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Iraq slams US airstrikes

December 30, 2019

Iraqi Prime Minister Adel Abdul Mahdi has denounced US attacks on an Iranian-backed militia in his country. The airstrikes in response to the killing of a US citizen come amid high tensions between Tehran and Washington.

Destruction at the militia base following the US strikes
Image: picture-alliance/AP Photo

Iraqi caretaker Prime Minister Adel Abdul Mahdi has said Sunday's airstrikes in Iraq carried out by the US military on the Iranian-backed Kataeb Hezbollah militia were "an unacceptable vicious assault that will have dangerous consequences," his office said on Monday.

Such strikes "violate the sovereignty of Iraq" and would affect its ties with the US, a statement said, saying Baghdad would reconsider its work with the US-led international anti-Islamic State coalition stationed in the country.

The strikes, carried out in response to the death of a US civilian contractor in a rocket attack on an Iraqi military base, killed at least 25 militia fighters, Iraqi sources said. US Secretary of State Mike Pompeo had said earlier this month that the US would give a "decisive response" if Americans or allies were harmed in attacks by Tehran or its proxies.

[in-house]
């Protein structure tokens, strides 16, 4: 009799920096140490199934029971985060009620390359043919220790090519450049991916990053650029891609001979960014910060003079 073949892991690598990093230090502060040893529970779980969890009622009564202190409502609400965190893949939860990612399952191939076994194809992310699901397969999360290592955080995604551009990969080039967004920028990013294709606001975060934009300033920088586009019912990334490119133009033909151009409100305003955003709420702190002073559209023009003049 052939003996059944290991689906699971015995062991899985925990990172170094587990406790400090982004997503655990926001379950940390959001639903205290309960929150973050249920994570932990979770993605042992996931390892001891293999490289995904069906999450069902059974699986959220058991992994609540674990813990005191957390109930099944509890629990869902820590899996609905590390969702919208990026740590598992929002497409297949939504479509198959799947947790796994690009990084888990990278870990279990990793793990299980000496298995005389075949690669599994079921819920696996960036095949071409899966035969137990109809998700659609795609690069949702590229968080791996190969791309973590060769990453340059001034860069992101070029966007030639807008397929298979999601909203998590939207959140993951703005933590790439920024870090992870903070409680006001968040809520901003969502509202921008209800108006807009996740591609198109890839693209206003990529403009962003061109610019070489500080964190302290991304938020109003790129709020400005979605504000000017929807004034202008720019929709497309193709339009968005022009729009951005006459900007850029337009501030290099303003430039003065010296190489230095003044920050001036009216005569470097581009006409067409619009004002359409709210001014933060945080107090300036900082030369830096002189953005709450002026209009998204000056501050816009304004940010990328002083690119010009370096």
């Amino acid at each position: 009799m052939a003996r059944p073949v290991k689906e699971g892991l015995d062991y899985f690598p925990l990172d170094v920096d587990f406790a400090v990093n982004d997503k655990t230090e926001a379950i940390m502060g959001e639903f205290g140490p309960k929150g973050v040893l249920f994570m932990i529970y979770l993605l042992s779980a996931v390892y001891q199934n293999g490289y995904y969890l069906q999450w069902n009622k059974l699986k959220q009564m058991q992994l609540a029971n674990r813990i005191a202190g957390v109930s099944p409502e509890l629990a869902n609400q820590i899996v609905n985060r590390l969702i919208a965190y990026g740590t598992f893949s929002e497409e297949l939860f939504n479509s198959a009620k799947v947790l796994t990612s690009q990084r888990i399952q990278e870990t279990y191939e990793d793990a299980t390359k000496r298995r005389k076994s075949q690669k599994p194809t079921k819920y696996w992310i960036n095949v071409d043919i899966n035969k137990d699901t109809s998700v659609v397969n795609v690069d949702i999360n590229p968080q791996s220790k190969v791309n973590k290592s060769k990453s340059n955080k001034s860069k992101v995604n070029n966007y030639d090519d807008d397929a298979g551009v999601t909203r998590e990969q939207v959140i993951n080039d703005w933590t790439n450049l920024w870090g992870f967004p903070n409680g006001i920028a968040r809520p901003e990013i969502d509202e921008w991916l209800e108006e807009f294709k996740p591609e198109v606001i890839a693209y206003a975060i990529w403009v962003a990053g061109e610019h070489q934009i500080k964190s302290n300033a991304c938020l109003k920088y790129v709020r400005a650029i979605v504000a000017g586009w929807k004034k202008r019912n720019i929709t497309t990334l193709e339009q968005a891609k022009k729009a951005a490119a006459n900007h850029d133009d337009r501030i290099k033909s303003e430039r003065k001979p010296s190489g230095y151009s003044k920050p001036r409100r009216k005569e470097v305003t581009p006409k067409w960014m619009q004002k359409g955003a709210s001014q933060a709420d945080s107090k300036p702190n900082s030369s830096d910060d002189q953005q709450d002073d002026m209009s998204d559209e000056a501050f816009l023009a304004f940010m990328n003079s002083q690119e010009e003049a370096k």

Iran has rejected claims by Washington that it has been involved in attacks on bases in Iraq and condemned Sunday's raids as "terrorism."

"This claim without any evidence cannot justify bombing and killing people in violation of international law," said Iranian government spokesman Ali Rabiei.

Read more: Opinion: Iraq's post-Saddam political order has failed

Troubled relations

The US attacks come at a time of high tensions between Tehran and Washington, Iraq's two main allies, with many in Iraq fearing that the country could become a battleground between the two. 

Damage building at the militia headquarters
The Kataeb Hezbollah militia has vowed to avenge the attackImage: picture-alliance/AP Photo

They also coincide with huge street protests against corruption in Iraq, which have forced Mahdi's resignation, but also against Iran's growing political hold on the country.

The US has defended its response, calling it "serious" but "proportionate."

"We thought it important to hit a significant target set to send a very clear message to them about how serious we take American lives," Assistant Secretary of State David Schenker told reporters.

"We don't want an escalation here; we want a de-escalation," he said.

"We're afraid of war': the anxiety at the Iraq-Iran border over US sanctions

 tj/rc (AFP, Reuters)

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